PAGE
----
* This refers to ‘A new ball game’ (IE, April 15). It is a welcome change that celebrities are switching to a new sport rather than only focusing on cricket. We saw Shahrukh Khan, Preity Zinta and Shilpa Shetty purchase IPL team franchises. Now Sourav Ganguly, Sachin Tendulkar, John Abraham and Ranbir Kapoor are getting on the football bandwagon. Footballers and football in India now have a better and brighter future.
— Jayanthy S. Maniam
* This refers to ‘Parakh has gone out of the way to malign me, says CBI director’ (IE, April 15). Just days after Sanjaya Baru’s book, The Accidental Prime Minister: The Making and Unmaking of Manmohan Singh, in which he claimed that Singh’s government was actually run by Sonia Gandhi, was released, retired bureaucrat P.C. Parakh’s book, Crusader or Conspirator? Coalgate and Other Truths, also came out. Parakh has claimed that the PM was undermined by his own PMO and ministers. These books are a damning indictment of the UPA. The timing of their publication has also raised some eyebrows. Some may see them as an attempt to settle personal scores. But the prime minister’s daughter’s statement that Baru has misused his privileged position and access was only to be expected. Still, the new government may want to relook at the Official Secrets Act.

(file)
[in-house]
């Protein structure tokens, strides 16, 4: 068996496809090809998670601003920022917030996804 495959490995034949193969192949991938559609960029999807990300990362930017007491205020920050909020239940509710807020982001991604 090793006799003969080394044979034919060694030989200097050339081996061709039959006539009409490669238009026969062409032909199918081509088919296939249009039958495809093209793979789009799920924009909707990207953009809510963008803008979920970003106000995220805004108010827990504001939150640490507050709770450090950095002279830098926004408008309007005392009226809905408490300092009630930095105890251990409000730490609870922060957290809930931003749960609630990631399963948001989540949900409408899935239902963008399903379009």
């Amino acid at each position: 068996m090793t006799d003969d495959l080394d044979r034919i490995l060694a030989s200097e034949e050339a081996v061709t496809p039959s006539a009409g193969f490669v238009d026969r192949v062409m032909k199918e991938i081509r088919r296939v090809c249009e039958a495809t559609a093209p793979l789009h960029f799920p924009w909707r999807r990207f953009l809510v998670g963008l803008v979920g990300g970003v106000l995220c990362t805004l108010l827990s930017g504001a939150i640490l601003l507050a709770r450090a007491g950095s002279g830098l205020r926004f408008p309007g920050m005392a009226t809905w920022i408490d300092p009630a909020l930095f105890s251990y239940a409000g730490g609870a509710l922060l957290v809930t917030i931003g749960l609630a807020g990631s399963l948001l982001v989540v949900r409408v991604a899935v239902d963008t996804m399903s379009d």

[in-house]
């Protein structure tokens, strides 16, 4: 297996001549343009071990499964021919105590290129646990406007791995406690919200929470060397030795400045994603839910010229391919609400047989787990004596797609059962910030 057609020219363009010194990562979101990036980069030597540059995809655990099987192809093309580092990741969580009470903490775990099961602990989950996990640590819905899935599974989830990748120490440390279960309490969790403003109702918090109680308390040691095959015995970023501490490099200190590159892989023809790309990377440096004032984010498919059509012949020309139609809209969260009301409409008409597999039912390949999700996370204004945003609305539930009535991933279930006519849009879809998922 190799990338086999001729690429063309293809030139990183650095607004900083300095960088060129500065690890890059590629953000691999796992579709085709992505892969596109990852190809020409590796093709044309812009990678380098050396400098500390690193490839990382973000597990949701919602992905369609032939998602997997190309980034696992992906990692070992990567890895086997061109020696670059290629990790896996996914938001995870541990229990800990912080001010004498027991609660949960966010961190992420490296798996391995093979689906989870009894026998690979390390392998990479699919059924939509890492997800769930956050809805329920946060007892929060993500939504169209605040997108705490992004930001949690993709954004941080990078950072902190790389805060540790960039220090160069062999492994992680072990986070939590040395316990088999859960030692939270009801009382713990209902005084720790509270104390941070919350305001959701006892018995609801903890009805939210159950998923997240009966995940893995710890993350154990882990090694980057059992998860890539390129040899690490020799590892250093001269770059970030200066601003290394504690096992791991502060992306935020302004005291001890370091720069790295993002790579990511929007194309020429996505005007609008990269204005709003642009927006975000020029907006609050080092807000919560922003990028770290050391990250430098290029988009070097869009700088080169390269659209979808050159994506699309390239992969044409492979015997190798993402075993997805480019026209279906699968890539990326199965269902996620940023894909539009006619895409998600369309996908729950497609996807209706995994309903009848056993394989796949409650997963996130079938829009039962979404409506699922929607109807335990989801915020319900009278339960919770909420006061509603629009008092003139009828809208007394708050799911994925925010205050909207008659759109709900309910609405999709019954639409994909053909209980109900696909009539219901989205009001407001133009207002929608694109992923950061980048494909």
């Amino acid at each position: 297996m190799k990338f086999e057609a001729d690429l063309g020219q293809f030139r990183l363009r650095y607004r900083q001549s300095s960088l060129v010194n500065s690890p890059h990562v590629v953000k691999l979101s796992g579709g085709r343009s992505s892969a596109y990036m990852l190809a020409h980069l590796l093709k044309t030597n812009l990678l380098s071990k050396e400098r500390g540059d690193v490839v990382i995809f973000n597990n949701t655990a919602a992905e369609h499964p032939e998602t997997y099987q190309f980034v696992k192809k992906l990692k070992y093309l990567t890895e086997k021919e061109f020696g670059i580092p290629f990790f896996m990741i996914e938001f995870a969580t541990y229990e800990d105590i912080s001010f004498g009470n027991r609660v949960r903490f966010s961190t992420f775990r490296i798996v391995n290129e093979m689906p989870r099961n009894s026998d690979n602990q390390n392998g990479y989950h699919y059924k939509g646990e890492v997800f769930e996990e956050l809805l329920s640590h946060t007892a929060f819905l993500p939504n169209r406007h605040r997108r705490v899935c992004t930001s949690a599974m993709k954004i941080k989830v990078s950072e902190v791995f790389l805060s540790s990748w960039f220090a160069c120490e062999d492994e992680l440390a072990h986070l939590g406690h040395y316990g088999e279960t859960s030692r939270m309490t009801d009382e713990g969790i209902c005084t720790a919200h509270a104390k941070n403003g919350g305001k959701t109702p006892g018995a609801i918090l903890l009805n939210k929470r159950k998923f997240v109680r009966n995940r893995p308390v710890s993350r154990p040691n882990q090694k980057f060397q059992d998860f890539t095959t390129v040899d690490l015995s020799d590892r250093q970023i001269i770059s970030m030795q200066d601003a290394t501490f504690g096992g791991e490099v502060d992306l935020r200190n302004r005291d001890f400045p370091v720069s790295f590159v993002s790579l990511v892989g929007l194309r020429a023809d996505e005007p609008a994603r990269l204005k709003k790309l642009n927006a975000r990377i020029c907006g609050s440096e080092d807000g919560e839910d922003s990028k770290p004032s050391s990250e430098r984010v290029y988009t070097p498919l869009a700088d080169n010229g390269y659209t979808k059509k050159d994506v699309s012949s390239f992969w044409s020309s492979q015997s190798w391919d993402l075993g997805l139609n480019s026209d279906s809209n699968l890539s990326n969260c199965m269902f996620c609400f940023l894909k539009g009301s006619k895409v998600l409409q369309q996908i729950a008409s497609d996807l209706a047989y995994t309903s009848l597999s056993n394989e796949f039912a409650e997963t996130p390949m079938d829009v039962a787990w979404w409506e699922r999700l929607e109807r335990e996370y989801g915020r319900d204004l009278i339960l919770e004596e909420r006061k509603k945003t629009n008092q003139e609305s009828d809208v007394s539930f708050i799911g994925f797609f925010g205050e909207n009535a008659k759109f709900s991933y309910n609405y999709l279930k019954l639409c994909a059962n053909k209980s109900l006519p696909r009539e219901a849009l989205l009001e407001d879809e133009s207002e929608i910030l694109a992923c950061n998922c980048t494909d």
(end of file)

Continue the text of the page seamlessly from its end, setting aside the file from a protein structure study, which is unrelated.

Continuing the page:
— Bhumika Billa
* This refers to the editorial ‘Cult and the party’ (IE, April 15). I do not think that the BJP as a whole is happy about Narendra Modi’s one-man show election campaign. Senior leaders like L.K. Advani and Murli Manohar Joshi are supporting his candidature as PM out of compulsion — he is seen as the RSS’s choice. They cannot dare defy its diktat for obvious reasons. But these stalwarts feel undercut, and sometimes may even challenge Modi’s dominance in the party. However, even before the RSS cracks its whip, they fall in line. Leaders like Rajnath Singh and Arun Jaitley have become the guardians of Modi’s image. Advani and his ilk have no alternative but to put up with Modi’s brusqueness and supremacy.
— Satwant Kaur
Only time can tell
* This refers to Ashutosh Varshney’s ‘Hearing the silence’ (IE, April 14). The writer has meticulously analysed the BJP’s manifesto and its relevance for Indian democracy. It seems that Narendra Modi has modified himself a lot in the last six months. Indian democracy would probably moderate Modi even more if he comes to power. Only time can tell if he will use his decisiveness and developmental agenda for the benefit of all.
— Rukmana Meher